Two Studios, NBC Sue ReplayTV Over Copyright1 Nov, 2001 By: Joan Villa
Features on new models of ReplayTV personal video recorders that allow consumers to easily skip commercials and send entire programs over the Internet have come under fire from major television networks.
Walt Disney, Viacom and NBC filed suit in U.S. District Court in Los Angeles last week to bar Replay’s parent company SONICblue from releasing its Replay 4000 series next month, which they say is an “unprecedented“ violation of copyright owners’ rights.
The ability to “autoskip” commercials is an “unlawful activity [that] harms the potential market for and value of plaintiffs’ copyrighted works because commercial advertising is a crucial (and often the sole) means by which plaintiffs receive payment for such programming,” states the joint complaint.
Both the Replay 4000 and SONICblue’s DDV2120, an analog VCR-type player released last month, feature a “send show” button to transmit recordings through high-speed DSL or cable modem Internet connections.
“This unlawful activity likewise deprives plaintiffs of the means of payment for, and diminishes the value of, their copyrighted works,” the suit continues. “These new infringing features, which defendants plan to bolster through daily contact with their customers, are the principal selling points of the ReplayTV 4000 package and the DDV2120 device.”
SONICblue responds that studios will be the big beneficiaries from Internet-based network technology, which enables them to sell new customer services over broadband. The “skip” feature, allowing consumers to advance content in 30-second intervals, simply employs digital technology for the fast-forwarding that people already do with other PVRs and VCRs, according to SONICblue’s chief technology officer Andy Wolfe.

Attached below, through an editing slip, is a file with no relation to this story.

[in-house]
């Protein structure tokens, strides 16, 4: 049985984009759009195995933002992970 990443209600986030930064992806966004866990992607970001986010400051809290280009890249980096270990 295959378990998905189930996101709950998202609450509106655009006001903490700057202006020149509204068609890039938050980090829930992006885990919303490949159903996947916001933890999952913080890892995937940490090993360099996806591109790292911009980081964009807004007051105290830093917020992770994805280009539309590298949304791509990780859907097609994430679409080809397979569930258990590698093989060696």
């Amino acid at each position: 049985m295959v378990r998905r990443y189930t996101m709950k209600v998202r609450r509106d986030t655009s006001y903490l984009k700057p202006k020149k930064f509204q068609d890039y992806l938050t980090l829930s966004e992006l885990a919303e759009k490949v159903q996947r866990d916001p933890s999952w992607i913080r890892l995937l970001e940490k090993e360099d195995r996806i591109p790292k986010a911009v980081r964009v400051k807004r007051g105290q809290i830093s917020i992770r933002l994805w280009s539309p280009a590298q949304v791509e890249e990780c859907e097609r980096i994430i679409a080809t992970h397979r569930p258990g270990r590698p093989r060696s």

Interactive video analyst Gary Arlen, president of Arlen Communications in Bethesda, Md., says the “auto-skip” button works instantaneously in a digital environment, compared to waiting for tape to advance through VCR-like fast-forwarding, but the concept is the same.
Networking, on the other hand, “is considerably more critical because this feature really gives anyone with an Internet-able unit the ability to distribute content around his house or even to friends,” explains Arlen, who estimates there are about 300,000 PVR devices in U.S. homes. “Especially a digital copy that will reside in the PVR and can then be retransmitted is what scares the broadcast networks and digital copyright holders.”
The Video Software Dealers Association’s v.p. of public affairs, Sean Bersell, agrees the transmission of copyrighted material worries the networks in the same vein as Napster-like file-swapping led to music company lawsuits.
“The court in the Napster case said that’s copyright infringement,” Bersell explains. “You don’t have the right to take a videotape and make a copy for somebody, so do you have the right to record a program on a PVR and send it digitally? How is that different? Replay will argue that’s ‘fair use’” — allowed under the 1984 Sony Betamax decision that upheld the use of VCRs — “although I think that’s a difficult argument to make.”
On the other hand, he believes the “auto-skip” feature isn’t significantly different from arguments made in the Betamax case, which ultimately allowed the “time-shifting” of recorded programming even though it was understood consumers could fast forward through commercials.
“The only difference seems to be rather than the consumer keeping their thumb on ‘fast forward,’ there’s a button they push,” he adds.
Ironically, earlier this month SONICblue won a 2001 Technological/Engineering Emmy from the National Academy of Television Arts and Sciences for a significant contribution to “unique technological innovation.”
At the time, the company touted the Replay 4000 as the “first networked and broadband-enabled DVR that allows consumers to record up to 320 hours of programming.” The device “connects to a cable modem or DSL for fast transferring of video programs over broadband and can share videos with other ReplayTV 4000s throughout the house over a home network,” a company statement says.